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Shameful past unveiled with passion in `Amu'

June 15, 2007|Carina Chocano | Times Staff Writer

In Shonali Bose's debut feature, "Amu," a young Indian American woman travels to Delhi to get in touch with her roots and ends up stumbling upon a terrible secret from her country's past.

American-raised recent UCLA grad Kaju Roy (Konkona Sensharma) is spending a post-collegiate year with her protective, middle-class family in Delhi when an impromptu visit to the city's slums sparks her interest in a 2-decade-old massacre -- the 1984 Delhi riots during which about 5,000 Sikhs were killed by order of the government after the assassination of Prime Minister Indira Gandhi. The systematic suppression of the massacre and the sense of deja vu she feels in the slums combine for Kaju into a single mystery she becomes intent on solving.

As Kaju and her new friend Kabir (Ankur Khanna), the wealthy son of an influential politician, delve into the true circumstances surrounding her adoption at age 3, they uncover a hidden moment in their country's past as well as a terrible link between them.

An admirable labor of love that stumbles dramatically but gets along on its sincere good intentions, "Amu" is Bose's debut feature, which she wrote, produced, directed and distributed herself, with Emerging Pictures. Bose, who holds a master's degree in political science from Columbia, has worked as an organizer and comes from a politically active family. Brinda Karat, who plays Kaju's mother, is herself a women's and worker's activist and the filmmaker's aunt.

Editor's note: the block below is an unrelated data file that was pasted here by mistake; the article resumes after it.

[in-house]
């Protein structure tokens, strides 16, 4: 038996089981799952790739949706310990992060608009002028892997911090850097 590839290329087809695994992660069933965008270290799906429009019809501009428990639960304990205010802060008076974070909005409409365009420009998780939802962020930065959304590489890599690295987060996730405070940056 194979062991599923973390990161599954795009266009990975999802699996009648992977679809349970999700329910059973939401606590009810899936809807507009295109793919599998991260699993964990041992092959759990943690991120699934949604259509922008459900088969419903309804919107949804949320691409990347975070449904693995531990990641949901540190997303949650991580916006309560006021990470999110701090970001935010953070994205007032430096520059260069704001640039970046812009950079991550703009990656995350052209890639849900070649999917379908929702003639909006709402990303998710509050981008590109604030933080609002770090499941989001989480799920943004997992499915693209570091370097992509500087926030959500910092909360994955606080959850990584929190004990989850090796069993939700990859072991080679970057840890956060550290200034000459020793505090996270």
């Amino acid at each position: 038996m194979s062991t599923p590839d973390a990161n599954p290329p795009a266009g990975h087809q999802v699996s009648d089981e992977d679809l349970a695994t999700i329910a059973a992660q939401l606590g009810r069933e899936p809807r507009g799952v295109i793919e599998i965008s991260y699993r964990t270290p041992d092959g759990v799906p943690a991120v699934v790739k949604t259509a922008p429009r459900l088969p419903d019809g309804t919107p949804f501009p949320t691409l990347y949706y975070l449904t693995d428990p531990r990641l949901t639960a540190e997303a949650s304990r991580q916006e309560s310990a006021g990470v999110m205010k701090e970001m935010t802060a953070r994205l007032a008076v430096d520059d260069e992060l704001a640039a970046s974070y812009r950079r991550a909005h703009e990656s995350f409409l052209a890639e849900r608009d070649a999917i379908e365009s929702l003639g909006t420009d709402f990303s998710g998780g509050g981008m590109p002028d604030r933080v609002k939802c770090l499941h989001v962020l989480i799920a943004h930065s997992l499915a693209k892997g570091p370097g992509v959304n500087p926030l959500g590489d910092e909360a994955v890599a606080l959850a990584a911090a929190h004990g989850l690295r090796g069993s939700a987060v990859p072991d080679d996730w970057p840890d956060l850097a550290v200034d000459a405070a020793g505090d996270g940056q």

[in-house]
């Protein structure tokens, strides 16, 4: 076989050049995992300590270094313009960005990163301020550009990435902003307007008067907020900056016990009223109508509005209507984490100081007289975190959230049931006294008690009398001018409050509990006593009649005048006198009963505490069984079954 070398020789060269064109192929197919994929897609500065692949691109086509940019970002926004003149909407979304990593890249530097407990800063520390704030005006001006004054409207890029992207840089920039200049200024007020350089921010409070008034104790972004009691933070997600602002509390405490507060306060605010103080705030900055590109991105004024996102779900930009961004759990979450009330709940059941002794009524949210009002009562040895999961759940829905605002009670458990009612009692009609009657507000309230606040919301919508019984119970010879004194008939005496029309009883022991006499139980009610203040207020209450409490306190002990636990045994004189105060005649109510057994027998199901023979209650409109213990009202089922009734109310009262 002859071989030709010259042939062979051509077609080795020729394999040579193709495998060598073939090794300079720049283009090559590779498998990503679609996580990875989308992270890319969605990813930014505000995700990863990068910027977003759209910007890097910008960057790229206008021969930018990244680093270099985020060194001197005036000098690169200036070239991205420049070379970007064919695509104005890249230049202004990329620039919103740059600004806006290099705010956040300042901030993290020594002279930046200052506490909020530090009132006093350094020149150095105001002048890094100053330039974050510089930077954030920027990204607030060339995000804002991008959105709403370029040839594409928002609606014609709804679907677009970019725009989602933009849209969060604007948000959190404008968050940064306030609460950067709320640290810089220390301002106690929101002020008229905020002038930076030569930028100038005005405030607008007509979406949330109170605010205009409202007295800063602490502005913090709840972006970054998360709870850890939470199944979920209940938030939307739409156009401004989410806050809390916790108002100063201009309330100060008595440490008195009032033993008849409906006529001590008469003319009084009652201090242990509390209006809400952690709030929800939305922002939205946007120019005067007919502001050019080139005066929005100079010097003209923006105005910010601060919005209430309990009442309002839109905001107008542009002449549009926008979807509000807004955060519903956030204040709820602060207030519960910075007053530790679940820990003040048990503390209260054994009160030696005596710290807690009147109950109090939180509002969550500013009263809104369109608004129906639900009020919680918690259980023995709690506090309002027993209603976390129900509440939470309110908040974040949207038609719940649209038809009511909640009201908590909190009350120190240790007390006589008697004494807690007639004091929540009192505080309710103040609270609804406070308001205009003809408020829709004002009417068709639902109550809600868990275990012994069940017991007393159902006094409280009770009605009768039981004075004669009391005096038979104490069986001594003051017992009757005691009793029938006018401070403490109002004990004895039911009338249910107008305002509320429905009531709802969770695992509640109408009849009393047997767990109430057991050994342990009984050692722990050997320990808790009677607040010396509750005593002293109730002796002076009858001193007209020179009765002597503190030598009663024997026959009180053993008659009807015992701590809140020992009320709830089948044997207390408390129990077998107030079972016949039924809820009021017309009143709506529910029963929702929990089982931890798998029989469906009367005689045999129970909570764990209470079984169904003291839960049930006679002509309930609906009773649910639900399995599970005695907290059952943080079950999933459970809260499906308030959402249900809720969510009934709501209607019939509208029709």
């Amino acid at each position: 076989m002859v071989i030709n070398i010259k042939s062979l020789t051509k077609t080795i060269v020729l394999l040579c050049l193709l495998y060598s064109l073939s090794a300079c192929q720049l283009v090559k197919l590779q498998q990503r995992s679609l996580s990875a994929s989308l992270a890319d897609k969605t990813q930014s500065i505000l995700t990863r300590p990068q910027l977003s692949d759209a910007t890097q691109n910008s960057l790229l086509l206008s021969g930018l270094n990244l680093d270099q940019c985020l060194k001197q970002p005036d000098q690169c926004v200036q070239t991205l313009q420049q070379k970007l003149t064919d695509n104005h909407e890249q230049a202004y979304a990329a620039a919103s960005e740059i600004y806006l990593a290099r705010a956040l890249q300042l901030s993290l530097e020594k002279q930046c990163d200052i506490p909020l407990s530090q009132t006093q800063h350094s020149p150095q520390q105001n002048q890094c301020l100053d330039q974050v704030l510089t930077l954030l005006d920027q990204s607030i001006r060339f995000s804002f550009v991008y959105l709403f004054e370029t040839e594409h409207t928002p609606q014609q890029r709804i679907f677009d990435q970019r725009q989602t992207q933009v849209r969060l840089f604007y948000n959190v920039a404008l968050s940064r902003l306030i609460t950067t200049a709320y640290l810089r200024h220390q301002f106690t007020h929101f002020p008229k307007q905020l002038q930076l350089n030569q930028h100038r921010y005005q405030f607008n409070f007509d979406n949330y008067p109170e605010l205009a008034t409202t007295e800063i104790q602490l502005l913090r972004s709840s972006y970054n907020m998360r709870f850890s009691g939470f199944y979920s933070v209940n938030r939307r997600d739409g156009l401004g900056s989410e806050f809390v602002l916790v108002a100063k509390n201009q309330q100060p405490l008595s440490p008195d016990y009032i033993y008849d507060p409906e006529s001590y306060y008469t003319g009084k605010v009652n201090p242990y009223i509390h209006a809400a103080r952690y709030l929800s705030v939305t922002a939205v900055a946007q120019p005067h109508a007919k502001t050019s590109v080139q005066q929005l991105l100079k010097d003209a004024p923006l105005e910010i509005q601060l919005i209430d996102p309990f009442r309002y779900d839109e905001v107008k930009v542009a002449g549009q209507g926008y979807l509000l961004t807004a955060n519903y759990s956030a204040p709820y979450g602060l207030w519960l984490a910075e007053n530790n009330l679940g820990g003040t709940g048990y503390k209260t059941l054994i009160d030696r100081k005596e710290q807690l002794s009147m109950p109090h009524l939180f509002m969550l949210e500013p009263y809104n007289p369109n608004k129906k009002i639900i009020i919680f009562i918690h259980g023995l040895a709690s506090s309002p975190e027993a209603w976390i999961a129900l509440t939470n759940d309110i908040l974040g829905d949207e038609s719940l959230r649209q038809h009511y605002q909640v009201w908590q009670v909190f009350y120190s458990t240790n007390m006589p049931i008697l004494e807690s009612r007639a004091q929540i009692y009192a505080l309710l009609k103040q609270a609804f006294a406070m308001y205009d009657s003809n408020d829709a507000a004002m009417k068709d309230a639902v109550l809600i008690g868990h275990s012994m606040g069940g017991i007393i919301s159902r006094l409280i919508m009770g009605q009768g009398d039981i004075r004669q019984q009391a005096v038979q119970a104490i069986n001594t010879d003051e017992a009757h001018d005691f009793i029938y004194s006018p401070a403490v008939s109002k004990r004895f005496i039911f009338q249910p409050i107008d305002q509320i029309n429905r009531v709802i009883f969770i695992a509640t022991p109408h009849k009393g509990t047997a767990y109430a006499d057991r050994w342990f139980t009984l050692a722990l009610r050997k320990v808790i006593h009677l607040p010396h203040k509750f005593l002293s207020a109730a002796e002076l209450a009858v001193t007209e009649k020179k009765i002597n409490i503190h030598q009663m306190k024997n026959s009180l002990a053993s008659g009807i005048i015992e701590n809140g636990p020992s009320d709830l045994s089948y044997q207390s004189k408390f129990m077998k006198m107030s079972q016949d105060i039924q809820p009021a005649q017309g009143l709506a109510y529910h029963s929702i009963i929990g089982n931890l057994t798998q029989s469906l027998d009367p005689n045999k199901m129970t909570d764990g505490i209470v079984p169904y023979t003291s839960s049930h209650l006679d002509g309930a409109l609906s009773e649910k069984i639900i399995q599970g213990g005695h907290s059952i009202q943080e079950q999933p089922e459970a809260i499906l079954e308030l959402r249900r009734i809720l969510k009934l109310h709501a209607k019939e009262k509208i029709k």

For The Record
Los Angeles Times Wednesday July 04, 2007 Home Edition Main News Part A Page 2 1 inches; 68 words Type of Material: Correction
'Amu': A June 15 review of the film "Amu" said that during the 1984 Delhi riots about 5,000 Sikhs were killed by order of the government after the assassination of Prime Minister Indira Gandhi. While some members of India's ruling party at the time were accused of being involved in the Sikh killings, none were charged, and there is some historical dispute about where the precise responsibility lies.

Though some scenes, such as the incidental domestic ones featuring Kaju's elderly grandmother (Aparna Roy) or the humble cafe-owner Gobind (Yashpal Sharma), have an authentic, verite feel (there's a nice scene of Gobind's son performing a dance for Kaju's video camera), others, in particular Kaju's more strident attempts to extract the truth from people disinclined to share it, feel at once shrill and flat. Sensharma, a rising star of Indian cinema, is an appealing presence, but as a naive recent college grad in search of "the real India," she can be a real nerve-plucker.

Still, given the Indian government's reaction to the film -- it has screened in India with references to the government involvement in the massacre taken out, and Bose refused to make similar cuts for it to run on television -- it's hard to fault the filmmaker's passion.

And despite the overt message and Manichean universe it pushes, "Amu" manages some memorable cinematic moments while getting the word out for its cause.

"Amu." In Bengali, Punjami and Hindi with English subtitles. MPAA rating: Unrated. Running time: 1 hour, 42 minutes. At Laemmle's Music Hall, 9036 Wilshire Blvd., Beverly Hills, (310) 274-6869; and Laemmle's Fallbrook, 6731 Fallbrook Ave., West Hills, (818) 340-8710.

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